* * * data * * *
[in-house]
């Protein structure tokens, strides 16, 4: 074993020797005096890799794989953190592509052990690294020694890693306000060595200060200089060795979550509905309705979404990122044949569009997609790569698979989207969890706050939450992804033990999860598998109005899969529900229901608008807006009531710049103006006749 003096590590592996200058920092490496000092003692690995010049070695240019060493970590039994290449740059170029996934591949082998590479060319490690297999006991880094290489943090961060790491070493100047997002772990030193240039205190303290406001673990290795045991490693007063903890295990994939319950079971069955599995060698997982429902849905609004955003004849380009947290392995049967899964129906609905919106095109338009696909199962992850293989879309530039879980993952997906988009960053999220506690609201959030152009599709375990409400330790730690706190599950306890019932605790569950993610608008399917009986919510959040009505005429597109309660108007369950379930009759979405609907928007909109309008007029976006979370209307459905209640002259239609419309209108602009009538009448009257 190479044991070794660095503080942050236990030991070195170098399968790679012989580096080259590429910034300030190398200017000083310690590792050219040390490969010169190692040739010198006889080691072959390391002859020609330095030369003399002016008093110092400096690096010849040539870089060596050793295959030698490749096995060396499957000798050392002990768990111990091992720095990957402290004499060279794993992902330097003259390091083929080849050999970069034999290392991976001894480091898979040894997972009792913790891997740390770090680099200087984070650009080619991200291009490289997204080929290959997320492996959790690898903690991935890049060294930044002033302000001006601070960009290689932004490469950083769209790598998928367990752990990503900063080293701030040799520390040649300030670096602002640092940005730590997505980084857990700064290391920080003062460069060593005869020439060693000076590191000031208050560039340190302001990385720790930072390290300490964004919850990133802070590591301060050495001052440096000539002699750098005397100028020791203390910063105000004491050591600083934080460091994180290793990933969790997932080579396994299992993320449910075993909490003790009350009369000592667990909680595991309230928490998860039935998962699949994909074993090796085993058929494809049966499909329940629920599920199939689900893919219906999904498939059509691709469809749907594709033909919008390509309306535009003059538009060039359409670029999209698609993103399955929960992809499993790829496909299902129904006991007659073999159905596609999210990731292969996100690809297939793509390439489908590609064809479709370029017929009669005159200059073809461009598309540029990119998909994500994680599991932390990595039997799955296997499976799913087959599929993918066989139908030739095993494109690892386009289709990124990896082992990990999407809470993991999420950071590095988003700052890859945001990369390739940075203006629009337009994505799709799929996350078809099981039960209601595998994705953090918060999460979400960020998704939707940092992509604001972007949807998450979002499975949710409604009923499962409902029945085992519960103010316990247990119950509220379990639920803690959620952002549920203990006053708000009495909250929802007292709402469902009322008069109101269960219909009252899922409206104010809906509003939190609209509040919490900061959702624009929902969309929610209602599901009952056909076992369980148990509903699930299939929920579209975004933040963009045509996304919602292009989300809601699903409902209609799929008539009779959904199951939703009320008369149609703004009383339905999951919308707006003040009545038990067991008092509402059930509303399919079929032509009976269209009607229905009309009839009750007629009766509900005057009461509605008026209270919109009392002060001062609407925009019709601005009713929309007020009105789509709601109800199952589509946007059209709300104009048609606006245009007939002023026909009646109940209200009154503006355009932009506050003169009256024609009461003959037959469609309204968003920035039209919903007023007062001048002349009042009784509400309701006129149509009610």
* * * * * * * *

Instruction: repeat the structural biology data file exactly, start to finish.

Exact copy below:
[in-house]
């Protein structure tokens, strides 16, 4: 074993020797005096890799794989953190592509052990690294020694890693306000060595200060200089060795979550509905309705979404990122044949569009997609790569698979989207969890706050939450992804033990999860598998109005899969529900229901608008807006009531710049103006006749 003096590590592996200058920092490496000092003692690995010049070695240019060493970590039994290449740059170029996934591949082998590479060319490690297999006991880094290489943090961060790491070493100047997002772990030193240039205190303290406001673990290795045991490693007063903890295990994939319950079971069955599995060698997982429902849905609004955003004849380009947290392995049967899964129906609905919106095109338009696909199962992850293989879309530039879980993952997906988009960053999220506690609201959030152009599709375990409400330790730690706190599950306890019932605790569950993610608008399917009986919510959040009505005429597109309660108007369950379930009759979405609907928007909109309008007029976006979370209307459905209640002259239609419309209108602009009538009448009257 190479044991070794660095503080942050236990030991070195170098399968790679012989580096080259590429910034300030190398200017000083310690590792050219040390490969010169190692040739010198006889080691072959390391002859020609330095030369003399002016008093110092400096690096010849040539870089060596050793295959030698490749096995060396499957000798050392002990768990111990091992720095990957402290004499060279794993992902330097003259390091083929080849050999970069034999290392991976001894480091898979040894997972009792913790891997740390770090680099200087984070650009080619991200291009490289997204080929290959997320492996959790690898903690991935890049060294930044002033302000001006601070960009290689932004490469950083769209790598998928367990752990990503900063080293701030040799520390040649300030670096602002640092940005730590997505980084857990700064290391920080003062460069060593005869020439060693000076590191000031208050560039340190302001990385720790930072390290300490964004919850990133802070590591301060050495001052440096000539002699750098005397100028020791203390910063105000004491050591600083934080460091994180290793990933969790997932080579396994299992993320449910075993909490003790009350009369000592667990909680595991309230928490998860039935998962699949994909074993090796085993058929494809049966499909329940629920599920199939689900893919219906999904498939059509691709469809749907594709033909919008390509309306535009003059538009060039359409670029999209698609993103399955929960992809499993790829496909299902129904006991007659073999159905596609999210990731292969996100690809297939793509390439489908590609064809479709370029017929009669005159200059073809461009598309540029990119998909994500994680599991932390990595039997799955296997499976799913087959599929993918066989139908030739095993494109690892386009289709990124990896082992990990999407809470993991999420950071590095988003700052890859945001990369390739940075203006629009337009994505799709799929996350078809099981039960209601595998994705953090918060999460979400960020998704939707940092992509604001972007949807998450979002499975949710409604009923499962409902029945085992519960103010316990247990119950509220379990639920803690959620952002549920203990006053708000009495909250929802007292709402469902009322008069109101269960219909009252899922409206104010809906509003939190609209509040919490900061959702624009929902969309929610209602599901009952056909076992369980148990509903699930299939929920579209975004933040963009045509996304919602292009989300809601699903409902209609799929008539009779959904199951939703009320008369149609703004009383339905999951919308707006003040009545038990067991008092509402059930509303399919079929032509009976269209009607229905009309009839009750007629009766509900005057009461509605008026209270919109009392002060001062609407925009019709601005009713929309007020009105789509709601109800199952589509946007059209709300104009048609606006245009007939002023026909009646109940209200009154503006355009932009506050003169009256024609009461003959037959469609309204968003920035039209919903007023007062001048002349009042009784509400309701006129149509009610």